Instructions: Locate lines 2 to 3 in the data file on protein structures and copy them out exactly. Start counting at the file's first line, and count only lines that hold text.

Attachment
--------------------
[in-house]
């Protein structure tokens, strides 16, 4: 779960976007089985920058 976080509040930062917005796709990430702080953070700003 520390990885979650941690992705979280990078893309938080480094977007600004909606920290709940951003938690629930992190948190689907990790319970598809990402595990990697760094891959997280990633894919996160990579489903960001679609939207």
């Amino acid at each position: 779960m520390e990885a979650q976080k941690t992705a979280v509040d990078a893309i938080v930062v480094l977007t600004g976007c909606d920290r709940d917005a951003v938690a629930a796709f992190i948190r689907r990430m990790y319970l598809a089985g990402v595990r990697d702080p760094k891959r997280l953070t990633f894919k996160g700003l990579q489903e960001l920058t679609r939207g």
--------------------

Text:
């Protein structure tokens, strides 16, 4: 779960976007089985920058 976080509040930062917005796709990430702080953070700003 520390990885979650941690992705979280990078893309938080480094977007600004909606920290709940951003938690629930992190948190689907990790319970598809990402595990990697760094891959997280990633894919996160990579489903960001679609939207």
């Amino acid at each position: 779960m520390e990885a979650q976080k941690t992705a979280v509040d990078a893309i938080v930062v480094l977007t600004g976007c909606d920290r709940d917005a951003v938690a629930a796709f992190i948190r689907r990430m990790y319970l598809a089985g990402v595990r990697d702080p760094k891959r997280l953070t990633f894919k996160g700003l990579q489903e960001l920058t679609r939207g």